Travel News

The lost temples of Lake Titicaca: exploring the less developed Bolivian shore | Amazon holidays

The lost temples of Lake Titicaca: exploring the less developed Bolivian shore | Amazon holidays

When someone suggests I get up to greet the dawn, there is always a pause … but part of the joy of travel is that you find yourself saying yes, even to bad ideas. Pablo, my guide, has warned me: dawn can be incredible, do not miss it. So when the first gleam of pinkish light hits the east-facing curtain, I leap up.

From the terrace, there is a steep drop to the surface of the lake, which has the patina of hammered copper. A string of seagulls dances across. Seagulls at 4,000 metres in the mountains! Far away the snow-capped Bolivian peaks of Illampu rise from a rose-coloured shore and pierce the immaculate blue of the sky where the last stars are fading. Pablo appears, then Francisco, and we stand in silence, awestruck, until Francisco can no longer contain himself. “Come on. The fishing nets are waiting.”

Lake Titicaca is one of the world’s great sights. A vast inland sea improbably located in the sky. If it were in Europe, its surface would be above all the highest peaks in Switzerland and Austria, and its area would measure more than twice the size of all their lakes combined. As we follow Francisco down to his boat, Pablo is rolling out a series of astounding facts about his homeland – he was born on the larger island next to this one, Isla de Luna. “The first Inca king emerged from that water. There are seahorses living in there. There are lost cities. Look!” Reaching the shoreline, he stoops and picks up a stone. I make out a constellation of tiny fossilised sea shells.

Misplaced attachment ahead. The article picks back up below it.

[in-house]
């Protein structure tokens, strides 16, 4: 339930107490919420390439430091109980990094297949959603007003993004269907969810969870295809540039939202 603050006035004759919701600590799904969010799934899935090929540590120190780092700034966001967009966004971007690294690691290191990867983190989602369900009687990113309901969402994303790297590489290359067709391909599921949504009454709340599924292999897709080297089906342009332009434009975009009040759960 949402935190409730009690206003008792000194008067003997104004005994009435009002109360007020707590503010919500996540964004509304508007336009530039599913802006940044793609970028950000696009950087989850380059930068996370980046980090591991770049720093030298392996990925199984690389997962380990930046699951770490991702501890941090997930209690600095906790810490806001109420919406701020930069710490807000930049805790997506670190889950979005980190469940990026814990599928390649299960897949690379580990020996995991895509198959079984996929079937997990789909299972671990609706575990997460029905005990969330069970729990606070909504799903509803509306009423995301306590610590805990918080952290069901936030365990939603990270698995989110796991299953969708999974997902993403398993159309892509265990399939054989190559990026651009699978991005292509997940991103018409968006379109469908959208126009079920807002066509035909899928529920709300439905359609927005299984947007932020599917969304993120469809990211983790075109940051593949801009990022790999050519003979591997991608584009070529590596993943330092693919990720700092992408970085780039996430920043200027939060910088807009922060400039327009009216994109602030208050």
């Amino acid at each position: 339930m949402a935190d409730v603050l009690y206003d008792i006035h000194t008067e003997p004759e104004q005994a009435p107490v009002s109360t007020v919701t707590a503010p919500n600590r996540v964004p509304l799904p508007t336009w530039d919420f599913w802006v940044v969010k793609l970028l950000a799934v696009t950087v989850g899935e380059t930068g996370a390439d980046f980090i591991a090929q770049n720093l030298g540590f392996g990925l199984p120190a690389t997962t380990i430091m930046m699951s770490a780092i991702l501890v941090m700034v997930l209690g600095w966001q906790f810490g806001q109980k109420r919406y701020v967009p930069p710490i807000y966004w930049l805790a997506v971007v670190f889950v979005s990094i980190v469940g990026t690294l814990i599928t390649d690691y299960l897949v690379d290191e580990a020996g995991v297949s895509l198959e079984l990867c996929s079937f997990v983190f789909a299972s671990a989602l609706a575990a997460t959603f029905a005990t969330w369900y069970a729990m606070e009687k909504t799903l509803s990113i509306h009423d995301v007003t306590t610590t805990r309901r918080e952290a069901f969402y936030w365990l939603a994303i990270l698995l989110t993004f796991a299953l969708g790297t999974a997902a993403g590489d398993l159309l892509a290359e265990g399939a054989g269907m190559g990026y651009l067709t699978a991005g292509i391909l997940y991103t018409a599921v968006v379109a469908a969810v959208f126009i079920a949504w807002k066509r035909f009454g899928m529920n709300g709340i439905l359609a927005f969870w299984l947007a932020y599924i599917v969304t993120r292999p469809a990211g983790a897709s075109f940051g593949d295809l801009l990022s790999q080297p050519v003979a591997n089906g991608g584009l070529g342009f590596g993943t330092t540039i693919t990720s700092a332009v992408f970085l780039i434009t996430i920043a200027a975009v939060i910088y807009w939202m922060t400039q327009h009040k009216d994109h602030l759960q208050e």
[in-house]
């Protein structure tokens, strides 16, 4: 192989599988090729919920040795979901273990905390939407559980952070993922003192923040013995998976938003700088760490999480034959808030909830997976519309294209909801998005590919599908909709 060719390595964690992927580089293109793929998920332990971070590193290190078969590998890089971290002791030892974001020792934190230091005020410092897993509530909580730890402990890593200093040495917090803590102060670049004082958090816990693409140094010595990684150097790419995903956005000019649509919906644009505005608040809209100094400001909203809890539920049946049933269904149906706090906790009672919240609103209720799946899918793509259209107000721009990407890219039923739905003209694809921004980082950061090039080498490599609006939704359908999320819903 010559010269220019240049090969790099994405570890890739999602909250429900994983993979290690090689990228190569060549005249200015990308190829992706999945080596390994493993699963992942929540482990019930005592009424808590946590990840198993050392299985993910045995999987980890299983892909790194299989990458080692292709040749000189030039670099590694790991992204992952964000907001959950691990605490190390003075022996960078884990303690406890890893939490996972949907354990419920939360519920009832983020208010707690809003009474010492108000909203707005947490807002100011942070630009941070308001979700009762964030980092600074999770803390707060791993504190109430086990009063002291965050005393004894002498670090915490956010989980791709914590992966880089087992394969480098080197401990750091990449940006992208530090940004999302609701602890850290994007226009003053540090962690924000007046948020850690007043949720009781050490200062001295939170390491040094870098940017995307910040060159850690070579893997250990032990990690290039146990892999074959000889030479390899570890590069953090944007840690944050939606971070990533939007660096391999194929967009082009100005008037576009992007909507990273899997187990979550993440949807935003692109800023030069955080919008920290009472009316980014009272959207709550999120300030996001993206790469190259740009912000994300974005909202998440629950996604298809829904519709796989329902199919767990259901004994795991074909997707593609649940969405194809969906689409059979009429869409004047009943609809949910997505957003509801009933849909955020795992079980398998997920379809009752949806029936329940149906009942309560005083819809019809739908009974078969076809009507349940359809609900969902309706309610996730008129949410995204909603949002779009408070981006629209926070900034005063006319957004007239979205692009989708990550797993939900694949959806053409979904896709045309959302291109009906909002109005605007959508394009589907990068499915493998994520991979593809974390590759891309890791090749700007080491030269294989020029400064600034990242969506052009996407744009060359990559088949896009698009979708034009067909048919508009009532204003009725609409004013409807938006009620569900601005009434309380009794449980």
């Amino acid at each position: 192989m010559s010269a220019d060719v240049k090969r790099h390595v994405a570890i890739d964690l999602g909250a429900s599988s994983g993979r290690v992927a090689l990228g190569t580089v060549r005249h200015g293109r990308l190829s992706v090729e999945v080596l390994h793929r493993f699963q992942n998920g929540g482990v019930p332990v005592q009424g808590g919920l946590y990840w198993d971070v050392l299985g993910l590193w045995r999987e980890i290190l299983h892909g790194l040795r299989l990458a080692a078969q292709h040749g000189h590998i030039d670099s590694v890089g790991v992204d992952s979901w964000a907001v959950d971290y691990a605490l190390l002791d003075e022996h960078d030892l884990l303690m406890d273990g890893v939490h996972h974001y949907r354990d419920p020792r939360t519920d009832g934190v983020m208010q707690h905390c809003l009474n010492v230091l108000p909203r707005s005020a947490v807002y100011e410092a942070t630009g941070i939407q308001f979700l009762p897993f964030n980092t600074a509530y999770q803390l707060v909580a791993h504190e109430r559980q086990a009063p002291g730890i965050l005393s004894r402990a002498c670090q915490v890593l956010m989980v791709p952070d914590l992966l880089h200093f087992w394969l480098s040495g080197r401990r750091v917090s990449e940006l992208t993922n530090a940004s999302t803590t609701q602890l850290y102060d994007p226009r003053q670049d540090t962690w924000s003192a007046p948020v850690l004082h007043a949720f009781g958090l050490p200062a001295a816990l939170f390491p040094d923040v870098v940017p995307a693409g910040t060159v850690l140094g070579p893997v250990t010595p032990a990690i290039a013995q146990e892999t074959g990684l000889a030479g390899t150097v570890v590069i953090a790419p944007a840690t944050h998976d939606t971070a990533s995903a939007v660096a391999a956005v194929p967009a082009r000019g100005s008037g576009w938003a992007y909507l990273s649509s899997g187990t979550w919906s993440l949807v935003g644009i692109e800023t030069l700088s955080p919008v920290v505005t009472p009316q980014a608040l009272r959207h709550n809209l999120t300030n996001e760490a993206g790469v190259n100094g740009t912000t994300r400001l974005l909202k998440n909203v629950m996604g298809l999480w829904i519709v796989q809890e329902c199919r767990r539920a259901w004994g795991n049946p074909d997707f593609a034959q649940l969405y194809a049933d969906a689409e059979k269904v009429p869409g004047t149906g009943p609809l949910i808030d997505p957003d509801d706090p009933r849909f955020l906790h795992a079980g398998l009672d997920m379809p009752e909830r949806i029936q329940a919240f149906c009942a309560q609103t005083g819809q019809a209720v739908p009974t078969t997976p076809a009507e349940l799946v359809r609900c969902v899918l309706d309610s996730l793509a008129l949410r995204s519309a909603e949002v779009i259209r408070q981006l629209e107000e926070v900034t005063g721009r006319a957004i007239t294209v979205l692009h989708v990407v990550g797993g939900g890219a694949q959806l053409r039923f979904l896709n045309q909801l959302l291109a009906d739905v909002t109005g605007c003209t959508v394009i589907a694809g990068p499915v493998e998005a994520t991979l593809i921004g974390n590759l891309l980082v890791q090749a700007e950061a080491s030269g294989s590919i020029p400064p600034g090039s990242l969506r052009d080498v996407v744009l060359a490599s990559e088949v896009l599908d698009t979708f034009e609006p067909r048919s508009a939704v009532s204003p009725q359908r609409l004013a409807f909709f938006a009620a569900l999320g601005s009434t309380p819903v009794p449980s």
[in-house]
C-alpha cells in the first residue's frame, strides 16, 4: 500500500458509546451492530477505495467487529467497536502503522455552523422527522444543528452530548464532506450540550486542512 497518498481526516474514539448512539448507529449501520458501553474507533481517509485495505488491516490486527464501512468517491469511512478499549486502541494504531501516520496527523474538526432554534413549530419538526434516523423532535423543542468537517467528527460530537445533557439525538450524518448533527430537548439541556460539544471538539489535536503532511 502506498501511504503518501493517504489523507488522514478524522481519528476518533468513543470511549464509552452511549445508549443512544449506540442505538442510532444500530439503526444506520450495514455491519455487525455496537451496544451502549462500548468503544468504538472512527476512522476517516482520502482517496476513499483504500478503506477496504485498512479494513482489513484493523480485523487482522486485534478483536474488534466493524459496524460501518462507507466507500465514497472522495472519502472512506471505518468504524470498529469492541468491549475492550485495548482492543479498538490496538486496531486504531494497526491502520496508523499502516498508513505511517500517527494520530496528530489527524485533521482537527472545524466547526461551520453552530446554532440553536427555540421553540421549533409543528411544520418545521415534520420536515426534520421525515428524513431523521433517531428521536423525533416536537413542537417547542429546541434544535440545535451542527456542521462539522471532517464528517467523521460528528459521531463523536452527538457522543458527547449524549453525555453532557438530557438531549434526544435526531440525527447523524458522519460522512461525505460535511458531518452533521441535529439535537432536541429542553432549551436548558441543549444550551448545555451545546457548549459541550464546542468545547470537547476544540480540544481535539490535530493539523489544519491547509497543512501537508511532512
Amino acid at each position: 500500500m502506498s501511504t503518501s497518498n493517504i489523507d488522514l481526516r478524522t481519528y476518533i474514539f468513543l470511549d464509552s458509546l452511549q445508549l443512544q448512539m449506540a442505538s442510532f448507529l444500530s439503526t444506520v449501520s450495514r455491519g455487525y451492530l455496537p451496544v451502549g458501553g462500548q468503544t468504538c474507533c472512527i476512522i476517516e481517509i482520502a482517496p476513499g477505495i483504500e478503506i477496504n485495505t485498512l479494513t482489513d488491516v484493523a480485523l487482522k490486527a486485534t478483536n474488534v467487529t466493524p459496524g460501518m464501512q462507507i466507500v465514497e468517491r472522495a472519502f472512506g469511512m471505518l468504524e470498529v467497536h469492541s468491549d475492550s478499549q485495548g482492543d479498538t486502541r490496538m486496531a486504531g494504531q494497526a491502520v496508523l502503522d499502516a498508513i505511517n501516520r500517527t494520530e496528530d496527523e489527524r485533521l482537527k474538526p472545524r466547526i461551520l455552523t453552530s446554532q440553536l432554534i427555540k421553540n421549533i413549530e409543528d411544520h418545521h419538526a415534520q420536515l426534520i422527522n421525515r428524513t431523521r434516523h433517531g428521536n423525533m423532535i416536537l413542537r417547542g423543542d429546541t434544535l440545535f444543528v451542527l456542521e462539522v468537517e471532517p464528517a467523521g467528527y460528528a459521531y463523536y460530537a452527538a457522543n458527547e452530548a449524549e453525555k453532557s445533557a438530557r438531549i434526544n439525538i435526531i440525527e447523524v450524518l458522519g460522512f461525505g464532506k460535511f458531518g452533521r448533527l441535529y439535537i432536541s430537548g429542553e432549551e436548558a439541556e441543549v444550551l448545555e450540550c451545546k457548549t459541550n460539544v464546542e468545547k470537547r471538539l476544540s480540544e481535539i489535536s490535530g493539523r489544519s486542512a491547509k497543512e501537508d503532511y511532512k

Puno town on Lake Titicaca. Photograph: Sabena Jane Blackbird/Alamy

I’m on the second stage of my journey from the heights of the Andes down to the mouth of the Amazon. From Cusco in Peru, I caught a bus to the busy city of Puno on the shores of Titicaca before crossing the border into Bolivia, then catching a boat taxi out to a pair of islands in the lake, the Sun and the Moon – where I am now. If Titicaca was never a serious contender as the source of the Amazon (it’s in the mountains to the north), it is the cultural heart for Indigenous people. The Bolivian end of the lake is much quieter, mostly catering for local holidaymakers and backpackers.

Francisco unties the boat and we motor out towards the sun. Titicaca is one of those locations that we usually hear about only when something is wrong. Before I saw it, I knew it was experiencing reduced water levels,…

Click Here to Read the Full Original Article at Travel | The Guardian…